What do lithium and petroleum have in common?
“Lithium” comes from the Greek word for stone; “petroleum” contains the Greek root for the word rock.
Both are important sources of energy.
The largest reserves of both are found in countries hostile to US interests.
Both are in limited supply so that alternatives need to be found.
The key difference, though, is that petroleum is supposed to be our past and lithium–as in the lithium ion batteries expected to be widely used in electric vehicles–is supposed to be our future.
OK, I’ve stretched the parallels a little–petroleum is a source of energy, while lithium ion batteries are a means of storing energy–but not too much. And given that some support for alternative energy sources is motivated by the desire to free ourselves from dependence on unfriendly countries, the geopolitical dimension stands out. Bolivia is believed to contain the worlds largest deposits of lithium, but the US State Department notes that “Bolivian government hostility and provocations have caused bilateral relations to deteriorate sharply in the past year”. And Bolivia’s president and mining minister are not exactly welcoming foreign developers with open arms.
My point is that even as excitement over electric cars is building, it’s worth keeping in mind that all engineering involves trade offs, and state-of-the-art battery technology may still not be good enough.
All cars need batteries and electric cars need big batteries. According to a recent report by Lux Research (registration required), the dominant battery technology for electric cars is lithium-ion.
Lithium is a chemical element that is not terribly rare but rarely found in high concentrations. Today, it’s mostly obtained from brine lakes and salt pans and is supplied largely by just four producers located in Chile, Argentina and China, according to Lux.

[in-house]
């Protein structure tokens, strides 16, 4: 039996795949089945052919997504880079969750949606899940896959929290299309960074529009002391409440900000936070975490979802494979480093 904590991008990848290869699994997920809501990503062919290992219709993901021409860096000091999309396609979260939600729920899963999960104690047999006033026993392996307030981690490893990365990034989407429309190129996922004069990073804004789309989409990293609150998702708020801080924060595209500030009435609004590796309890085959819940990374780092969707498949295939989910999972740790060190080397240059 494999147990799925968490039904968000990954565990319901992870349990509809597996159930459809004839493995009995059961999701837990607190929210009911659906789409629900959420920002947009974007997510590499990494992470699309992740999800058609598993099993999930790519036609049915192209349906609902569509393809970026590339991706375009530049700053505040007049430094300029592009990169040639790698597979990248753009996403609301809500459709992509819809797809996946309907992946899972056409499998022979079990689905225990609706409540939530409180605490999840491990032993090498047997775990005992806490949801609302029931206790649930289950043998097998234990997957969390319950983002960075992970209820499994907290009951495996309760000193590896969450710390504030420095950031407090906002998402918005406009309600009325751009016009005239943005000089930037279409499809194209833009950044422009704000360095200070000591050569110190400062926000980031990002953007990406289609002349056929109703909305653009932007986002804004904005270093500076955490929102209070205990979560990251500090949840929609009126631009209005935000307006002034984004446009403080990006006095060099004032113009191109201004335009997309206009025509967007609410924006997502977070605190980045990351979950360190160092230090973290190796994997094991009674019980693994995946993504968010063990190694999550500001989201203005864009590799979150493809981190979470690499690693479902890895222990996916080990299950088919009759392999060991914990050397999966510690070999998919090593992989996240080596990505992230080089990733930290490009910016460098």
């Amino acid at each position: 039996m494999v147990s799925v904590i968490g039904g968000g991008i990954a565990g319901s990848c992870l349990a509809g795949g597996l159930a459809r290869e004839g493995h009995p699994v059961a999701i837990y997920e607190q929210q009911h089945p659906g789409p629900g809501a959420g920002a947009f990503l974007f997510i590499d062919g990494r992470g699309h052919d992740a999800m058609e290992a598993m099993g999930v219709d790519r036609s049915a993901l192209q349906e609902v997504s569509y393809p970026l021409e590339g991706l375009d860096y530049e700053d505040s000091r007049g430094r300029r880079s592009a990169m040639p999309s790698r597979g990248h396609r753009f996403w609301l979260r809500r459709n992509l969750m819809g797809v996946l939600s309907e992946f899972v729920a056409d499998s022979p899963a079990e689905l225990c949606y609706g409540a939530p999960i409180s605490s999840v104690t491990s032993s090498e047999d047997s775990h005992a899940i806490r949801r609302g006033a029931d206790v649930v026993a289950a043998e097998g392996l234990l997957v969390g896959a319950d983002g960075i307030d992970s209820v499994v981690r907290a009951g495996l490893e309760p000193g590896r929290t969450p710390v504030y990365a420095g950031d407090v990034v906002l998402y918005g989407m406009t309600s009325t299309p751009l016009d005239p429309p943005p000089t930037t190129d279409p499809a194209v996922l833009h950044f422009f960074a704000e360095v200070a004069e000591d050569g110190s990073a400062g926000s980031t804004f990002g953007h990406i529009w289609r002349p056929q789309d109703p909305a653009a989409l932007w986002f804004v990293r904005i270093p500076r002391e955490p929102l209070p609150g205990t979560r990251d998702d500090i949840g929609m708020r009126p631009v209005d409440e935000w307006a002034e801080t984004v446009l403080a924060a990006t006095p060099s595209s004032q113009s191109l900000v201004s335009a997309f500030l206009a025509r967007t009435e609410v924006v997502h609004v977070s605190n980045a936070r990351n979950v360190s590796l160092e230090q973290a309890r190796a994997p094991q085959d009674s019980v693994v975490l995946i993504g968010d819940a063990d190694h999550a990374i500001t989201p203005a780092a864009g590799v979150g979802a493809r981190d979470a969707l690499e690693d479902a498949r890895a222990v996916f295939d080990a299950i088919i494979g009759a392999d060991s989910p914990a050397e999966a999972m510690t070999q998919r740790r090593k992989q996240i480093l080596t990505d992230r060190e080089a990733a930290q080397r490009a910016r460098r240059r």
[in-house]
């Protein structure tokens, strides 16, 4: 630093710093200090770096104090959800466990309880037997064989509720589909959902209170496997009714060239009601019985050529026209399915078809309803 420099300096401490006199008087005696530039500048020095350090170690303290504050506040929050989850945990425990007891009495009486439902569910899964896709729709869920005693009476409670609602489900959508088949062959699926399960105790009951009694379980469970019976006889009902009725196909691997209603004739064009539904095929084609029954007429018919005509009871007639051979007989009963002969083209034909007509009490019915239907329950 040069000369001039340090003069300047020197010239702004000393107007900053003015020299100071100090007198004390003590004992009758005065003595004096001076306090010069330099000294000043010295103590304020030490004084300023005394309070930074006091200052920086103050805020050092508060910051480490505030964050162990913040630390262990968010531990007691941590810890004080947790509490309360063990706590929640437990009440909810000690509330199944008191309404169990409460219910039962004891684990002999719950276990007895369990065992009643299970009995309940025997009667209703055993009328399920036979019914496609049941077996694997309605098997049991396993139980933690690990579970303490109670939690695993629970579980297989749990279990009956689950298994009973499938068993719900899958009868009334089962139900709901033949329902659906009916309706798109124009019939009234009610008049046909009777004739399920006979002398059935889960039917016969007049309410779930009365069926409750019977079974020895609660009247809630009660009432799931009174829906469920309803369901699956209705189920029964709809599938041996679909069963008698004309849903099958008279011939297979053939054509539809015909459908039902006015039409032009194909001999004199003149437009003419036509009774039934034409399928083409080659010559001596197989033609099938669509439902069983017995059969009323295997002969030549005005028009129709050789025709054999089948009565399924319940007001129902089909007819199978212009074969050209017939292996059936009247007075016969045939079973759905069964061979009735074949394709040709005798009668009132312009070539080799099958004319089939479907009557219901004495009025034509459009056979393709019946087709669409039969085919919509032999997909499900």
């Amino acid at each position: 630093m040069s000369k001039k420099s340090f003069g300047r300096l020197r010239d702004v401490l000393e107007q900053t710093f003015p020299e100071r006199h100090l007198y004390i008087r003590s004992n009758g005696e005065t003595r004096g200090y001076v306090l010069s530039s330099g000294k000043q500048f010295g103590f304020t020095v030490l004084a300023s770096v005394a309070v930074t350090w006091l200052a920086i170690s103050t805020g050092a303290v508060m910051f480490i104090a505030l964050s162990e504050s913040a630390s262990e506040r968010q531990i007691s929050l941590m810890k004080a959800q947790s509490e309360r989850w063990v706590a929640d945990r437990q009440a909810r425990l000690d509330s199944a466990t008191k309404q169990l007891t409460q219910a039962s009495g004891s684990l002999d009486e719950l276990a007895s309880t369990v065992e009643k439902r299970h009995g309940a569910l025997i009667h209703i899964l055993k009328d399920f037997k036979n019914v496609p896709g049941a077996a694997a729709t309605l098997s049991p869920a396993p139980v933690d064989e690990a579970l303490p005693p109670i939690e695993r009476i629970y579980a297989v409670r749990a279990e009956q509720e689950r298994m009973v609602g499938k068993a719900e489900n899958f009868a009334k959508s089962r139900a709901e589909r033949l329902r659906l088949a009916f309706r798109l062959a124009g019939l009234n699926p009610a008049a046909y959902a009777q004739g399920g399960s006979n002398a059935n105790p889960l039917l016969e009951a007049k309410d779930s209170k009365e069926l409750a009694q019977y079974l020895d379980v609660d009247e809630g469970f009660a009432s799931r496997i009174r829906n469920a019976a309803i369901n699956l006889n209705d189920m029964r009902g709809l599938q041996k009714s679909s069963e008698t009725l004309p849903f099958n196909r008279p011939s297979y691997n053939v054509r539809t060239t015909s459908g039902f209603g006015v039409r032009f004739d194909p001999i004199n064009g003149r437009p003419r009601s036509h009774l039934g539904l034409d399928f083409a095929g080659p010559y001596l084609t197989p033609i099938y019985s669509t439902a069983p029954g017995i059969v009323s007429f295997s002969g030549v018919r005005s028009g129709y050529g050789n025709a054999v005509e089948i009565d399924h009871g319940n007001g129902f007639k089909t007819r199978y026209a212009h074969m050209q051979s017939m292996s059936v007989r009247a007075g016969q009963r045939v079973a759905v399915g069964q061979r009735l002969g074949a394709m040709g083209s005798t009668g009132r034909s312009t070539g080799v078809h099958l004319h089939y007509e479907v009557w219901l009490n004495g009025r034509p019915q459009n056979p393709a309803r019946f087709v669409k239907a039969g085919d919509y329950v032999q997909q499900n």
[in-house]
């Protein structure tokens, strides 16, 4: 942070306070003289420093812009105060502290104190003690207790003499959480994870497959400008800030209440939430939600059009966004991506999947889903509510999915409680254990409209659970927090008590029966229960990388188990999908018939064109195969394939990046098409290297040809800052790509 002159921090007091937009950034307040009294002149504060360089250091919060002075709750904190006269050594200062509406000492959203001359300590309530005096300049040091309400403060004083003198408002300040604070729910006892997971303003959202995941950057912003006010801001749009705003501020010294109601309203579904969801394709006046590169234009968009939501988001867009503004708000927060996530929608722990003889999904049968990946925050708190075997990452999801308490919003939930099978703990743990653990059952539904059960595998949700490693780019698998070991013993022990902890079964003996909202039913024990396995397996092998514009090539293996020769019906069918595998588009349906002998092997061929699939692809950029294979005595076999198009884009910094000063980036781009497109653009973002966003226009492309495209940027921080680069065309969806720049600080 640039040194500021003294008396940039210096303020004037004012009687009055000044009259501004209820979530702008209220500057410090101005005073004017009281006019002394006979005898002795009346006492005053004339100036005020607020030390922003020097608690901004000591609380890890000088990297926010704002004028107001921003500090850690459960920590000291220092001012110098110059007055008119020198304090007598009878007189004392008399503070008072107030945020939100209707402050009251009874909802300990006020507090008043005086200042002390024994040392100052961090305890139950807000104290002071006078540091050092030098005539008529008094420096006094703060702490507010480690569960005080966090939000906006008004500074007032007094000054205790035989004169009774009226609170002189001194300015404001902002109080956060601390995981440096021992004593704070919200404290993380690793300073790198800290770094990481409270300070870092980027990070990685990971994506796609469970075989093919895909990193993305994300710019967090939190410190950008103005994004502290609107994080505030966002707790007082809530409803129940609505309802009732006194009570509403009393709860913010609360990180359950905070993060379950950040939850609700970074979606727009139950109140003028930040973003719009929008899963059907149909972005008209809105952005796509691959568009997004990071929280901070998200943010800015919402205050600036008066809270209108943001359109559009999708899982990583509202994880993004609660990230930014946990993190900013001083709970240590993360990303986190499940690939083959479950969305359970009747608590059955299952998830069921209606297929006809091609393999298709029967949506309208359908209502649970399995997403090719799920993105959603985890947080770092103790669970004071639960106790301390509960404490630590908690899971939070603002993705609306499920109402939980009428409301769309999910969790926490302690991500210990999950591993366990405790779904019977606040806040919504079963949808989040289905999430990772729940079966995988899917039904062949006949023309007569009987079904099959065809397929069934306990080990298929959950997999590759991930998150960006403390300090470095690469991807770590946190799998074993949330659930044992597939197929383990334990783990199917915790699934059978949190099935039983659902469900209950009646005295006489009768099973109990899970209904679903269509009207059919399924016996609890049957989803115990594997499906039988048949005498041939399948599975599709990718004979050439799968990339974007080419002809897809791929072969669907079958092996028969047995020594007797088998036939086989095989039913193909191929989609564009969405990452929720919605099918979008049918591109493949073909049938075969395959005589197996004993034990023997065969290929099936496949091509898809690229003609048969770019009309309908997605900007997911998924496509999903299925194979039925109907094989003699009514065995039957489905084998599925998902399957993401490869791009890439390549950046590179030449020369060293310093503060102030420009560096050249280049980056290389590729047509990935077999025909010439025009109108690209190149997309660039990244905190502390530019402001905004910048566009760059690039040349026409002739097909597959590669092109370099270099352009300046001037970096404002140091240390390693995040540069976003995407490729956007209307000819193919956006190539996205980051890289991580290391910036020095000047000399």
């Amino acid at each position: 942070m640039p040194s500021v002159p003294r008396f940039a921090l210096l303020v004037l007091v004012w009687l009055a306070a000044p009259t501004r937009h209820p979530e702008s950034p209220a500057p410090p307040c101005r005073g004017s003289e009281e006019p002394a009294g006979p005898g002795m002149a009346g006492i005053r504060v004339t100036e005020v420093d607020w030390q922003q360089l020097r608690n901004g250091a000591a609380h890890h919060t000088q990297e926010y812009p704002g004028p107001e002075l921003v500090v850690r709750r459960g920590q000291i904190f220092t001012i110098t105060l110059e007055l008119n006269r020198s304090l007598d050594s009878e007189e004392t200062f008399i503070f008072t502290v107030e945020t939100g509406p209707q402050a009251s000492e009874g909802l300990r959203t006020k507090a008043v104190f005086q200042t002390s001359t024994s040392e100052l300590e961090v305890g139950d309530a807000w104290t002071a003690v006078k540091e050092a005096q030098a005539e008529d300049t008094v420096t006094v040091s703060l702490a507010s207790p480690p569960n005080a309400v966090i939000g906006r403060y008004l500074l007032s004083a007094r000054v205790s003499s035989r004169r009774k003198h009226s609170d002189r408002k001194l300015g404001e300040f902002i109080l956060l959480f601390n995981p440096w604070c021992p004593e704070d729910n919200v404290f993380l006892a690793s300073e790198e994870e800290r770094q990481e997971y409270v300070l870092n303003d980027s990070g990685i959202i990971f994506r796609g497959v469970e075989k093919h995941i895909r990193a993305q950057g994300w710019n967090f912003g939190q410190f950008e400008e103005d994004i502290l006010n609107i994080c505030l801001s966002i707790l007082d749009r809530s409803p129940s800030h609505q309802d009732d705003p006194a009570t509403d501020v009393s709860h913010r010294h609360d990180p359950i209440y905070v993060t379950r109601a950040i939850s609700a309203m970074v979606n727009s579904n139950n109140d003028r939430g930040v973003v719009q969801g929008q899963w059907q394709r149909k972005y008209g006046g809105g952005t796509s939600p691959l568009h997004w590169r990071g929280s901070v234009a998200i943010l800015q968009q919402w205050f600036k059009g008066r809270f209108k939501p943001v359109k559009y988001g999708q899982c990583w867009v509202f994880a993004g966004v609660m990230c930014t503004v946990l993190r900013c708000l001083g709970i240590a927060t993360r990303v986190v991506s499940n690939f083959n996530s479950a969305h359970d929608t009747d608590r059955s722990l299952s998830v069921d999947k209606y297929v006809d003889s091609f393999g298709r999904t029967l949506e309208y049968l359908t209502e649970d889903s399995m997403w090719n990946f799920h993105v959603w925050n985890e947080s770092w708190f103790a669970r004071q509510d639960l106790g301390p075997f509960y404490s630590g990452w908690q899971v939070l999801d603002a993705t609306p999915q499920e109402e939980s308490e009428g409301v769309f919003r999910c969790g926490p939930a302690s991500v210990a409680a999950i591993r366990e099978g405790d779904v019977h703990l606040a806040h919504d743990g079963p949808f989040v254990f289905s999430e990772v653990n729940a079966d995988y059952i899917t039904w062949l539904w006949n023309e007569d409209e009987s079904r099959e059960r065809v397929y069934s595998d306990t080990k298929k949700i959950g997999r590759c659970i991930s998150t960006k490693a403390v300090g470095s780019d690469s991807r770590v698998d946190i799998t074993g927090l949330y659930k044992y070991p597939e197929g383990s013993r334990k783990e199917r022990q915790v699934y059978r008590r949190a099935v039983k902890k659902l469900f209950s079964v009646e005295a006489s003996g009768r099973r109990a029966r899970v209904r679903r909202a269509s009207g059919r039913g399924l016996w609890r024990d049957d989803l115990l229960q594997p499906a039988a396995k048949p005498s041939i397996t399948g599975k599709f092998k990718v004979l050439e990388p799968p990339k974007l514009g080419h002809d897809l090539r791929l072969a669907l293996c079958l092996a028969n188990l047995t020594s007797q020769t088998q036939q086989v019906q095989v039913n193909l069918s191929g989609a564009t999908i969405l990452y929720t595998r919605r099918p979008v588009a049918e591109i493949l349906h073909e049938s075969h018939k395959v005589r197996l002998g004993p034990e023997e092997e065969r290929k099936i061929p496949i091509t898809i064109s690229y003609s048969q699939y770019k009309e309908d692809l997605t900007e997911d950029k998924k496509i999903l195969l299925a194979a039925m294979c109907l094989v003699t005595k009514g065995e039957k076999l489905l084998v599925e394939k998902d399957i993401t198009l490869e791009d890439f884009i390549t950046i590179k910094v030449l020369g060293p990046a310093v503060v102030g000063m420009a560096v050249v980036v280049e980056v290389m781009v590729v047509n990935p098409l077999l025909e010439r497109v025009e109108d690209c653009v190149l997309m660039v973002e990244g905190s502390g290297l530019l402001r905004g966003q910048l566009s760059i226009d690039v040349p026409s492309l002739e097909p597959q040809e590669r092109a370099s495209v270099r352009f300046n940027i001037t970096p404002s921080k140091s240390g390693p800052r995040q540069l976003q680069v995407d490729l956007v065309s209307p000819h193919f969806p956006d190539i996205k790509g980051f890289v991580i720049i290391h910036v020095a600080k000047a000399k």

Supposedly half the world’s reserves of usable lithium are found in a remote and pristine area of Bolivia and are so far untapped. According to the BBC, the Bolivian government has taken a tough stance toward foreign exploitation of this resource.
Meanwhile, a study by an outfit called Meridian International Research warns that mass production of lithium carbonate, the raw material for lithium ion batteries, is not environmentally sound. Furthermore, it says many accounts overstate the true recoverable reserves of lithium.
Because lithium supplies are limited, Lux, which projects that some 2.7 million hybrid-electric vehicles will be sold in 2012, says demand for lithium that will move market prices for the element, raising the economics hurdle for electric vehicles.
Hybrid electric vehicles, which operate on both gasoline and electricity, have been called a “transitional technology,” meaning they are a step on the road a pure electric vehicle. It appears that lithium ion batteries are transitional technology too. But it’s a transition we need to make to a more sustainable future.
Further reading: Andy Grove, former CEO of Intel, has just published an article on electric cars in the McKinsey & Co.’s journal. He wants to subsidize the retrofitting of existing cars with hybrid electric drive and is concerned that the US develop domestic battery production capability.
What do you think?
[Updated on 2/4/09 to correct reference to the country with the large lithium deposits. ]